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Hyperhidrosis

What is hyperhidrosis?

Hyperhidrosis is abnormally excessive sweating that is not necessarily related to higher temperature or exercise.  The sweating may be so severe that it soaks through your clothes and drips off our hands or feet.  This can cause social anxiety and embarrassment. Sweating is your body's mechanism to cool itself.  When your body temperature rises your nervous system automatically triggers the sweat glands.  In hyperhidrosis the nerves responsible for triggering your sweat glands become overactive and call for more perspiration even when it's not needed.  The problem becomes even worse with stress of nervousness.

What causes hyperhidrosis?

Often there is no underlying cause for heavy sweating and this condition is called primary hyperhidrosis.  This type usually the sweating can be attributed to an underlying medical condition, it is called secondary hyperhidrosis.  This type is more likely to cause sweating all over your body.  Possible underlying health factors include certain medications,  diabetes, menopause, low blood sugar, overactive thyroid gland, cancer, heart attack, nervous system disorders and infectious diseases.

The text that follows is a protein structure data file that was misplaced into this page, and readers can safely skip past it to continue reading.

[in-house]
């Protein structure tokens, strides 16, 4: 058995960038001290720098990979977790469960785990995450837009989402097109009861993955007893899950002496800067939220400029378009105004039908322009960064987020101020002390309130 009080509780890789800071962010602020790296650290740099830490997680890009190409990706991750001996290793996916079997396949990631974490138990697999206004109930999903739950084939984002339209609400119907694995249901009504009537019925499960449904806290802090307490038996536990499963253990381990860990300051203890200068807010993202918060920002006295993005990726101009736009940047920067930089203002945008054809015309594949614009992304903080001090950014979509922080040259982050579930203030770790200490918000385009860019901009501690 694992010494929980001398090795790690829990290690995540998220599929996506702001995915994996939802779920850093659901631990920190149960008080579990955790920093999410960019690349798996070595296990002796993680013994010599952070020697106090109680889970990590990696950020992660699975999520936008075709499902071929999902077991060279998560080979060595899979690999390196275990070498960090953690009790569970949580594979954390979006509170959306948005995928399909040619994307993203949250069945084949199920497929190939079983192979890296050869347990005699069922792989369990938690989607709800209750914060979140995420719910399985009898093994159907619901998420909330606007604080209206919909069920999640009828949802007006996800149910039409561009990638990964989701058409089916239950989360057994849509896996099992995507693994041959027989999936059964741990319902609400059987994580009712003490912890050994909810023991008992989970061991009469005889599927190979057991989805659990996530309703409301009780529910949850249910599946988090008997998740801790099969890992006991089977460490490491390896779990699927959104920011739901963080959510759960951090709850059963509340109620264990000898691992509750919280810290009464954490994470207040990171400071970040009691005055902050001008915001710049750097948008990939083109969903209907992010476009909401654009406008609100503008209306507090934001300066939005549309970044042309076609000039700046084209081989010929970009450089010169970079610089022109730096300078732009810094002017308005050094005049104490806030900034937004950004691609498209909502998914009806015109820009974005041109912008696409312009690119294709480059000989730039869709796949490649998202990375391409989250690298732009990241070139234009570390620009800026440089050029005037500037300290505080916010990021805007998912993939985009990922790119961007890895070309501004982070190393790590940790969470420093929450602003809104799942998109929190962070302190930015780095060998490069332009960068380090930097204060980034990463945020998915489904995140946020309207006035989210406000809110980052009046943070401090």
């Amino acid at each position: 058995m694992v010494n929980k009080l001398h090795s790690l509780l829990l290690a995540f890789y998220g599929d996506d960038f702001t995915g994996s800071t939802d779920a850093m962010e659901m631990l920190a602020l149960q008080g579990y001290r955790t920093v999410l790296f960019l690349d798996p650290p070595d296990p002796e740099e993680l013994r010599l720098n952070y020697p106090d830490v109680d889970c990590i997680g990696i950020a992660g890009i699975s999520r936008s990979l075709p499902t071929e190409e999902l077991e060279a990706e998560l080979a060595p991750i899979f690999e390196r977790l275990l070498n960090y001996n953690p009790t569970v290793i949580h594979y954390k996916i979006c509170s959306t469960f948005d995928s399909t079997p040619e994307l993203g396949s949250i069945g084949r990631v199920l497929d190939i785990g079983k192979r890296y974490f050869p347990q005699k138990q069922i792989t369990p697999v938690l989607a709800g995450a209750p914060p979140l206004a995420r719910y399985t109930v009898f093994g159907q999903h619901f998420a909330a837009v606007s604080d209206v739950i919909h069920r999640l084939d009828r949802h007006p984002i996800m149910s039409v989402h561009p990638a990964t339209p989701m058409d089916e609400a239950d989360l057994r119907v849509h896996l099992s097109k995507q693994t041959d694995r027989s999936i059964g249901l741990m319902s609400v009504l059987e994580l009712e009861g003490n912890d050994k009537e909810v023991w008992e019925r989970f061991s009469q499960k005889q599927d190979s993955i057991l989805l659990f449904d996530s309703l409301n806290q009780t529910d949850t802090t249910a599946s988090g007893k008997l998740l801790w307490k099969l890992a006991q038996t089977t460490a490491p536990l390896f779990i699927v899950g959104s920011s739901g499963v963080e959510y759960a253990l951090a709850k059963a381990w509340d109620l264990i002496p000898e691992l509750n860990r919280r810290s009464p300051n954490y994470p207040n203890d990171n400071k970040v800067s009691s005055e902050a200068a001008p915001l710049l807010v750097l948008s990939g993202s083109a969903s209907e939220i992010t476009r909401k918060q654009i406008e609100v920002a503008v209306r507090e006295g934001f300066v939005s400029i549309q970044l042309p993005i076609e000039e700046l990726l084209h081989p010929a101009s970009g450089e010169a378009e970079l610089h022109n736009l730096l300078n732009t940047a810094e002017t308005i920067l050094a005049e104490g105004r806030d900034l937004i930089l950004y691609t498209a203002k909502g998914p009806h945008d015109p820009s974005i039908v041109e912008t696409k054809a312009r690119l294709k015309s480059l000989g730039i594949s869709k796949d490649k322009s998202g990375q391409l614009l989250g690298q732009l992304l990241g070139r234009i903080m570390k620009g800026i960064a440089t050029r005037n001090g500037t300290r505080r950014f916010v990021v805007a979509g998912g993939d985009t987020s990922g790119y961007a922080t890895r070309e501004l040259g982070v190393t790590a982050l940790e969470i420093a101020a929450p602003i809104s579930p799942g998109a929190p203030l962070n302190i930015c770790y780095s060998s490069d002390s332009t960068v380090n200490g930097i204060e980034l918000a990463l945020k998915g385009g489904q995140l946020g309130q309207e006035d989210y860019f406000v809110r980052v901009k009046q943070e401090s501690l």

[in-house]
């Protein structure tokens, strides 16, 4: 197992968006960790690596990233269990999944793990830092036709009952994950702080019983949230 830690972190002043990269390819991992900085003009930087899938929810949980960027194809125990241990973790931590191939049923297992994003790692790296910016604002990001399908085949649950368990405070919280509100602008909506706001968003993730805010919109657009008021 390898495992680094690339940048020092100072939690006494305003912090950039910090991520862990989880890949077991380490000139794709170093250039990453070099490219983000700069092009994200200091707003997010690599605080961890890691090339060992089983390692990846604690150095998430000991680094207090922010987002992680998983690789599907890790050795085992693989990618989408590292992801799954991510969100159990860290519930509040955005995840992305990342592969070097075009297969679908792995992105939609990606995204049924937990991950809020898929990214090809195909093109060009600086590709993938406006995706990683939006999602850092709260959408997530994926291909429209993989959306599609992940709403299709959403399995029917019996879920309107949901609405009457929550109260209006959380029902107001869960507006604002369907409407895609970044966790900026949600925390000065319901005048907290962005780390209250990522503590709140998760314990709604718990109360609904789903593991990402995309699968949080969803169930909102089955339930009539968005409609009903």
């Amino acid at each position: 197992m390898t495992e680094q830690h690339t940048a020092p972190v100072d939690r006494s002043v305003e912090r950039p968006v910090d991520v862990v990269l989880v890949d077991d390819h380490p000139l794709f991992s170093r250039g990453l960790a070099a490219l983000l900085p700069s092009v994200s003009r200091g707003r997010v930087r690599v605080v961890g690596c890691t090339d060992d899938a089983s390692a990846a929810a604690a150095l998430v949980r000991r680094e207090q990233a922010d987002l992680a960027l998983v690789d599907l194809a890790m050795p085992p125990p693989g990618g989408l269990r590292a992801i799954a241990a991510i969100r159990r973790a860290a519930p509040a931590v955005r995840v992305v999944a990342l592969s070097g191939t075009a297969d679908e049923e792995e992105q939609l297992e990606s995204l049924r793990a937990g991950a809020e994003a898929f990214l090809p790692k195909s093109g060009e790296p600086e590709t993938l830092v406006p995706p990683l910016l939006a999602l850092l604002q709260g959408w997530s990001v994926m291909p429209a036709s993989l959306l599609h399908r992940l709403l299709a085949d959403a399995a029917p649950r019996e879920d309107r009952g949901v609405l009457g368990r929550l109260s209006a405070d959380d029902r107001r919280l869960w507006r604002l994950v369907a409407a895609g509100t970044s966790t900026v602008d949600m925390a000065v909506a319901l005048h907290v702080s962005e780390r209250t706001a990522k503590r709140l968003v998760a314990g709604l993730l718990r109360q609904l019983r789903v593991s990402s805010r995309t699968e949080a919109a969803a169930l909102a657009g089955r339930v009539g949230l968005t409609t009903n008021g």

Diagnosis of hyperhidrosis

During your appointment Dr. Fihman will ask about your medical history and conduct a physical exam.  If your symptoms are obvious, it may be relatively easy to diagnose hyperhidrosis.  Blood or urine tests may be ordered to determine if the excessive sweating is caused by another medical condition, such as an overactive thyroid or low blood sugar. 

Treatment of hyperhidrosis

The goal of treatment is to control your heavy sweating.  Once any underlying medical conditions have been addressed or ruled out, treatment will depend on the severity of the problem.  Sometimes a combination of treatments is needed.  Prescription antiperspirants are a first line treatment.  When topical antiperspirants and other drying agents are ineffective, Botox has been used as a safe and effective method for the treatment of excessive sweating in the bottom of the feet.  Its mechanism of action is to temporarily block the secretion of the chemical responsible for activating sweat glands and thus interrupts sweating at the area where it has been injected.

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